What causes swelling
Swellings of the mouth, face, jaw and neck can be caused in various ways, such as allergic reactions, injury, medicine-related, gum infections, an infected tooth, a partly visible wisdom tooth, or an infected or blocked saliva gland.
Swellings are normally the result of your body trying to fight an infection. Your body sends fluid, blood and special cells to the problem site to fight what it perceives as a threat. If the cause of the infection isn’t treated the inflammatory response can result in pain, bleeding or pus build-up. Some body structures can get destroyed in the process; gums can get eaten away, bone destroyed, tooth roots absorbed.
Wisdom teeth that are stuck and won’t come into the mouth in their normal position may have some gum covering the tooth. For a variety of reasons this flap of gum can get swollen and so inflamed and painful that it might feel like the tooth is bad or the whole jaw aches. A dentist can diagnose the cause and offer treatment options for this condition.
Some swellings can happen in the lips after an injury. If one of the many glands gets injured, its contents can leak and appear like a blue bubble. These are not dangerous and may either subside or require surgery.
Most dental swellings can be treated by a dentist once the cause is established. Antibiotics are not always prescribed but may be needed if the infection is significant. The dentist will always check if the swelling or infection is spreading to other parts of the face, jaw or neck. Infection can spread rapidly from a tooth abscess through the fascial spaces between muscles and structures in the face and neck. Certain pathways of spread reach the brain or heart.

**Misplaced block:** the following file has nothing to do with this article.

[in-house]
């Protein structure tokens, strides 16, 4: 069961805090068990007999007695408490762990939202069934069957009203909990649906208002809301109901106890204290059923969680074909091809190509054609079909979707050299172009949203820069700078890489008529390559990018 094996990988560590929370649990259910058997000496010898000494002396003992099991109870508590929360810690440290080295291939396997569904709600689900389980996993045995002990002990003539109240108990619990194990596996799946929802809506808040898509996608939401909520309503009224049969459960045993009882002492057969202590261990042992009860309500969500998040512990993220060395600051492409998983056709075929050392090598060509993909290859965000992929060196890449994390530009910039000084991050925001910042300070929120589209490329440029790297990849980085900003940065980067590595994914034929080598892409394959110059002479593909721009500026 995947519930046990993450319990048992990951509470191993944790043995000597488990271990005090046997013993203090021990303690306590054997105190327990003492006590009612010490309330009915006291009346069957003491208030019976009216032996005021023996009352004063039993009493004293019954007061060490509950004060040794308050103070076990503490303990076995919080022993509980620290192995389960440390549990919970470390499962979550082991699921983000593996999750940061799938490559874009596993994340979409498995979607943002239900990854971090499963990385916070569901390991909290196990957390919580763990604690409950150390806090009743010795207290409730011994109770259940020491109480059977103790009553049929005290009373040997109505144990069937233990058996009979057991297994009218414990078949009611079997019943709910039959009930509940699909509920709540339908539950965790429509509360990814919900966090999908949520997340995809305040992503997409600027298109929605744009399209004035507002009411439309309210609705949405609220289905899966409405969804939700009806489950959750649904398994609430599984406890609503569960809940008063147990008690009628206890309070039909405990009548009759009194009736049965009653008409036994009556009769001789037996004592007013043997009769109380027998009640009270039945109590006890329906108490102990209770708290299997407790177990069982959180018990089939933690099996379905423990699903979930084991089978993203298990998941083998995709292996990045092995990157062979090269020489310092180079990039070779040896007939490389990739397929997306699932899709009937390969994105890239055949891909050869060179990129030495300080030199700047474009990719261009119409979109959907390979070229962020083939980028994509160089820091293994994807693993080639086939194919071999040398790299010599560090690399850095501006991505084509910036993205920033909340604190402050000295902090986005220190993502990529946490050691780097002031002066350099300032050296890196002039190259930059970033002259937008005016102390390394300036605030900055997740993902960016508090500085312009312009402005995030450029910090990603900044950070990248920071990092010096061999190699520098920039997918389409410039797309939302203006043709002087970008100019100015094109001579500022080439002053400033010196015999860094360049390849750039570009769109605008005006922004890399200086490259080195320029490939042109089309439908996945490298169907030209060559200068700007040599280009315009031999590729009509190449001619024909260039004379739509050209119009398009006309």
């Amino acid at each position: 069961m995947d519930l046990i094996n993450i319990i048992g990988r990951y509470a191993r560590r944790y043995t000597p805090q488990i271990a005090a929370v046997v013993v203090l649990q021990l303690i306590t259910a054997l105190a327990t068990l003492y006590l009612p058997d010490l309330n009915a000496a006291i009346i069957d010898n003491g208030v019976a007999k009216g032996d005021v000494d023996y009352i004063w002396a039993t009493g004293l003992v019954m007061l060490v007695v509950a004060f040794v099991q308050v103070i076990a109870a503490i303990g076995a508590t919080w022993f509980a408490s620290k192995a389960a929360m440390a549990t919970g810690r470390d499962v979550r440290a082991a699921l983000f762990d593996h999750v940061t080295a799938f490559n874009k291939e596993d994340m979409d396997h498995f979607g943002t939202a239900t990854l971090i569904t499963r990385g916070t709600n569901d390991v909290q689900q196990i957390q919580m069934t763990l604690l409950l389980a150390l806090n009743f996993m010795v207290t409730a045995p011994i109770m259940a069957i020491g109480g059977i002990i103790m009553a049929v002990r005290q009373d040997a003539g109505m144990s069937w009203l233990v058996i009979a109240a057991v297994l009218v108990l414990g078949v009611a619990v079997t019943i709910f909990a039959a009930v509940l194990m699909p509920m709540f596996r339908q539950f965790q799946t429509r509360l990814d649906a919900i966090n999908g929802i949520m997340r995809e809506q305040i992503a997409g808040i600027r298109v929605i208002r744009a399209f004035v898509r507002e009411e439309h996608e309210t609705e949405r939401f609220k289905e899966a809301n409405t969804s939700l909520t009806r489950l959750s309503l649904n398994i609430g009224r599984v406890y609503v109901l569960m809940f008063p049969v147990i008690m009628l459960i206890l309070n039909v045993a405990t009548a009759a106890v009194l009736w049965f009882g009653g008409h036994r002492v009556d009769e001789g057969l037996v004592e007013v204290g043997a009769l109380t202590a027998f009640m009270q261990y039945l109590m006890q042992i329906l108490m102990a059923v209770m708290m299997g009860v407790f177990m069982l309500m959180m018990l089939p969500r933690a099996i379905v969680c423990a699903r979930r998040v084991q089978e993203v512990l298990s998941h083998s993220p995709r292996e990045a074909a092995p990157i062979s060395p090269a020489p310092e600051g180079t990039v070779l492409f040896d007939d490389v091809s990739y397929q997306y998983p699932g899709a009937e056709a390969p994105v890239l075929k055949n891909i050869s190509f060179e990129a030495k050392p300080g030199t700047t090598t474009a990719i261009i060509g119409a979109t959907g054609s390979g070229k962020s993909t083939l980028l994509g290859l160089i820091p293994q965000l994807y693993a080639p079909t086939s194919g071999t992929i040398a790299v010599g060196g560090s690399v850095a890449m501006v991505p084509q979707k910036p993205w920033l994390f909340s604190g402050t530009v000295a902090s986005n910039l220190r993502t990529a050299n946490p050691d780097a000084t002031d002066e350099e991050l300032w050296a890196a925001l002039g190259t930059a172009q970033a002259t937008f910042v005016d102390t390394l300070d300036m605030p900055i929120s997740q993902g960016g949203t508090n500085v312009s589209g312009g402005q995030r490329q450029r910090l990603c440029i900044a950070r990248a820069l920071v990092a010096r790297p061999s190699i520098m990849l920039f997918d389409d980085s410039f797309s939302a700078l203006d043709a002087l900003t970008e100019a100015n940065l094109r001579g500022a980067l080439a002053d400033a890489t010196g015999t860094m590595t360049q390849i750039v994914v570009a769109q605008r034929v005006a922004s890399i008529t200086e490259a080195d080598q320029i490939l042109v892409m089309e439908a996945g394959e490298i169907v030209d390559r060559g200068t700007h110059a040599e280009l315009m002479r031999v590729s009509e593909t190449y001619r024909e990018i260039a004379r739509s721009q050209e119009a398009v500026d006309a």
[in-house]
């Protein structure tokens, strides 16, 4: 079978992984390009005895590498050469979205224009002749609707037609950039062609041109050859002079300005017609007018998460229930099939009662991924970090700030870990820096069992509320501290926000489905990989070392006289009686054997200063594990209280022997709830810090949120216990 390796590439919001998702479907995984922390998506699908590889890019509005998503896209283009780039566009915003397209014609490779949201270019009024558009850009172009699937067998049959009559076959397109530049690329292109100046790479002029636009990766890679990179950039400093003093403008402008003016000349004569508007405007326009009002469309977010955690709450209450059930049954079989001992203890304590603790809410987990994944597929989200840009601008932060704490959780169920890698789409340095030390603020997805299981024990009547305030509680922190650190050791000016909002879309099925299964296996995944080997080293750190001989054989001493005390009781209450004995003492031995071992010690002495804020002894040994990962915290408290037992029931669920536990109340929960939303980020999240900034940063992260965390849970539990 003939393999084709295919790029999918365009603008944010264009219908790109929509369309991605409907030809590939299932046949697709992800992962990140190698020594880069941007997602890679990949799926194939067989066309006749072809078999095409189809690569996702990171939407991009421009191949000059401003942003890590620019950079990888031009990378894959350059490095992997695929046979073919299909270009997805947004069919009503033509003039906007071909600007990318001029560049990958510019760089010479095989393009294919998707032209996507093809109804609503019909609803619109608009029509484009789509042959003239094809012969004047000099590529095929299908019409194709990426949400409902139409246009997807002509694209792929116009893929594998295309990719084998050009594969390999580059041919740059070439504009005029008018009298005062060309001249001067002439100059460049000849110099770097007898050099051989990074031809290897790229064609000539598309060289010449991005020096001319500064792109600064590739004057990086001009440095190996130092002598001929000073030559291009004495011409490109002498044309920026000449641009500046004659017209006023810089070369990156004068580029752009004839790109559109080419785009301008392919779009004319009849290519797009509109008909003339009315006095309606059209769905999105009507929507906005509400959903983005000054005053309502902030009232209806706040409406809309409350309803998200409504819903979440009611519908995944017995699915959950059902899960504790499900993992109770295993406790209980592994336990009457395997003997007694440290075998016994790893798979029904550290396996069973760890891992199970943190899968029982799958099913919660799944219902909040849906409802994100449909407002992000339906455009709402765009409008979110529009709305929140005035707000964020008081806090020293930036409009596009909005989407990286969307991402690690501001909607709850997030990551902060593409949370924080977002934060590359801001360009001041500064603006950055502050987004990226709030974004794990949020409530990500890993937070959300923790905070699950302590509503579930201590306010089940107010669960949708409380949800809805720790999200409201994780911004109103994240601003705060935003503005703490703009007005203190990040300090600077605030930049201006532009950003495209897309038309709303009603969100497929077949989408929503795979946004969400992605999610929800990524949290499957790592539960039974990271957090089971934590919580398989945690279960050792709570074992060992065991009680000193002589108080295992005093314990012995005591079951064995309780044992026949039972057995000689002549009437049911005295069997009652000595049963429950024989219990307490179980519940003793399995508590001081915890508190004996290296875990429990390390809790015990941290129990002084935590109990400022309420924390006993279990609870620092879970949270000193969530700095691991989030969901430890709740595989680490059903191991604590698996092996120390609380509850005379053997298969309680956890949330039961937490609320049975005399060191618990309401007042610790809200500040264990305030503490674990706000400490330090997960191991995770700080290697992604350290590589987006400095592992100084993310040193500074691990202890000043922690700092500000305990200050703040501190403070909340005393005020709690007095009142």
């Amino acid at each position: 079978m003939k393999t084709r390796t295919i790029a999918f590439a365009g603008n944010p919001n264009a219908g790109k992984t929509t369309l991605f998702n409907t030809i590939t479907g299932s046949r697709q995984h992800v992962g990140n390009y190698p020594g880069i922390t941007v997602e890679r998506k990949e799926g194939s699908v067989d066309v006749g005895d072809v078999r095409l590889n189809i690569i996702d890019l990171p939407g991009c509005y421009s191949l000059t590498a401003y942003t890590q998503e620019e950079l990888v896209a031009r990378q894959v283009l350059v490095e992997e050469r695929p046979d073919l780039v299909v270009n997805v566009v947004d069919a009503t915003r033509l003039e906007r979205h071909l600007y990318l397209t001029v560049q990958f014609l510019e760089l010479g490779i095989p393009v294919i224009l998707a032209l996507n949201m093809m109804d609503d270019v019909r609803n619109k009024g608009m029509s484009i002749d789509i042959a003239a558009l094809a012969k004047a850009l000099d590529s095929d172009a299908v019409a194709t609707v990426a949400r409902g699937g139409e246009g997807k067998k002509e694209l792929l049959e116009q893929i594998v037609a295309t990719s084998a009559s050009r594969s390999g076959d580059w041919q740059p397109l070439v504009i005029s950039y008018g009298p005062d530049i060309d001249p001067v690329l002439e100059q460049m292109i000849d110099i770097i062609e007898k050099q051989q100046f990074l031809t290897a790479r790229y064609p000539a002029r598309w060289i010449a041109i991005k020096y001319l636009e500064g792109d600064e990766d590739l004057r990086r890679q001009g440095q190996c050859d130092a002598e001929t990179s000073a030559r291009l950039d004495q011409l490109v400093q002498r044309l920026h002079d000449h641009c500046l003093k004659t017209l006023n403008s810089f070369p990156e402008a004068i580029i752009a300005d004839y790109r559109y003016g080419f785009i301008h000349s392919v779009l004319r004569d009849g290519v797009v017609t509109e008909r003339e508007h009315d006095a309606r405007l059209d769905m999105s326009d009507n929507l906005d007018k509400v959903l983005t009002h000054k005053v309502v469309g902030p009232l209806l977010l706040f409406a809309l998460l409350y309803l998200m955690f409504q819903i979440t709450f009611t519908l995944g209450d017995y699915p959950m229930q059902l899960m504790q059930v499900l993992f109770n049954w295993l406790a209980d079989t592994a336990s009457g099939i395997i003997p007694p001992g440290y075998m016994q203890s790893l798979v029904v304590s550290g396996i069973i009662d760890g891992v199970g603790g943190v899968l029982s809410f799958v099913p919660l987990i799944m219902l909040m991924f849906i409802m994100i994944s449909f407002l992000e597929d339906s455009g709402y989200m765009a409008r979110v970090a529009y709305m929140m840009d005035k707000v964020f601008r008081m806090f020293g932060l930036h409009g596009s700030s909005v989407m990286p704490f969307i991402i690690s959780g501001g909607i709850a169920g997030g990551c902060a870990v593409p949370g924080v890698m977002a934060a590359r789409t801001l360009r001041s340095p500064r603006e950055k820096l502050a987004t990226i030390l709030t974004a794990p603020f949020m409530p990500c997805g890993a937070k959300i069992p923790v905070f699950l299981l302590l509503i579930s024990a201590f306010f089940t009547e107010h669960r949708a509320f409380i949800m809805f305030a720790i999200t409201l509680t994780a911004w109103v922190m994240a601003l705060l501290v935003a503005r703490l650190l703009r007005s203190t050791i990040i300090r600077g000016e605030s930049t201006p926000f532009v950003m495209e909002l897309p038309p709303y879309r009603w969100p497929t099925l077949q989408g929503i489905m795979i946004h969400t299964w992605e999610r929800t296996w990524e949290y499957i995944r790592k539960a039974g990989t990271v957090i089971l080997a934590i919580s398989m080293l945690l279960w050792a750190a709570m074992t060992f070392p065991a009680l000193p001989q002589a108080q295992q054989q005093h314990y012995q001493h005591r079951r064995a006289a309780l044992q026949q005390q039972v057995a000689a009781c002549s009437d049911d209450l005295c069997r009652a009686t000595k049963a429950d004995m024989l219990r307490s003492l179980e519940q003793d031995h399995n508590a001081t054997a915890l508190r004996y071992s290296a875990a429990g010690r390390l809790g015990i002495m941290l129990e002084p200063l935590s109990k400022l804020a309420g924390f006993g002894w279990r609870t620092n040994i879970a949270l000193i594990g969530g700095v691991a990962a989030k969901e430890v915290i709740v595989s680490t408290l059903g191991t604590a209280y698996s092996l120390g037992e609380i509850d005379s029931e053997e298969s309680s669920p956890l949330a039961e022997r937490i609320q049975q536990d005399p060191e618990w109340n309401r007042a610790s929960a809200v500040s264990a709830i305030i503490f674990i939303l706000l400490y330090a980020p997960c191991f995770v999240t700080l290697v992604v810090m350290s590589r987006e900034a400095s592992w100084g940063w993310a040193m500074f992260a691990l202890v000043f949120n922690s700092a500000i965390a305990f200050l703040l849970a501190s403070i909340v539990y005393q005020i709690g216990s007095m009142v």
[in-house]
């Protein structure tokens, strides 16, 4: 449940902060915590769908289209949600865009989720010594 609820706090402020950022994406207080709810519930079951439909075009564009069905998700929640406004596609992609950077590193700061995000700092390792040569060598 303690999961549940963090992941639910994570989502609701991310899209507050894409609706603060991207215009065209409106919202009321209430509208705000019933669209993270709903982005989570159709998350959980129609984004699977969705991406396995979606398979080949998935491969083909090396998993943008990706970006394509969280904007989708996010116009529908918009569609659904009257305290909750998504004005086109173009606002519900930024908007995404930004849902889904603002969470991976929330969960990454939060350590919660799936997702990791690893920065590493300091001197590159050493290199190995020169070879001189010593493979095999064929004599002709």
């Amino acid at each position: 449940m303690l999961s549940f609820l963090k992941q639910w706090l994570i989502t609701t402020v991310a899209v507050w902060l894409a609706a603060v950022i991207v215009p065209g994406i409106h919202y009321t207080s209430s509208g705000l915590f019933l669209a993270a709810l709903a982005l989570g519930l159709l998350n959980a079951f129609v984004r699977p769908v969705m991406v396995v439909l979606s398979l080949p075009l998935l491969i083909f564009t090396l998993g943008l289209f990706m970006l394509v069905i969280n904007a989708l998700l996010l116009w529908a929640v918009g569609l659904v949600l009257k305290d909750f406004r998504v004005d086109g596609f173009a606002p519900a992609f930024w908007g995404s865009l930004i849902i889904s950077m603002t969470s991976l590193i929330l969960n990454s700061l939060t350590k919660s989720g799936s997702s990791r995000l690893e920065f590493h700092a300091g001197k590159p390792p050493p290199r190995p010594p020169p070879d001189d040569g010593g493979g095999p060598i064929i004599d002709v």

Some rare disorders in the jaws may cause swelling in the bone that you can see or feel. There are benign swellings of the jaw and others that require urgent diagnosis and multidisciplinary medical treatment. Some can occur even in young people.
Swellings due to infection in certain areas can be life-threatening. If you have a large or worsening swelling in the mouth, face, jaw or neck, even if you don’t feel unwell or don’t have a fever, it is very important that you seek immediate medical attention.
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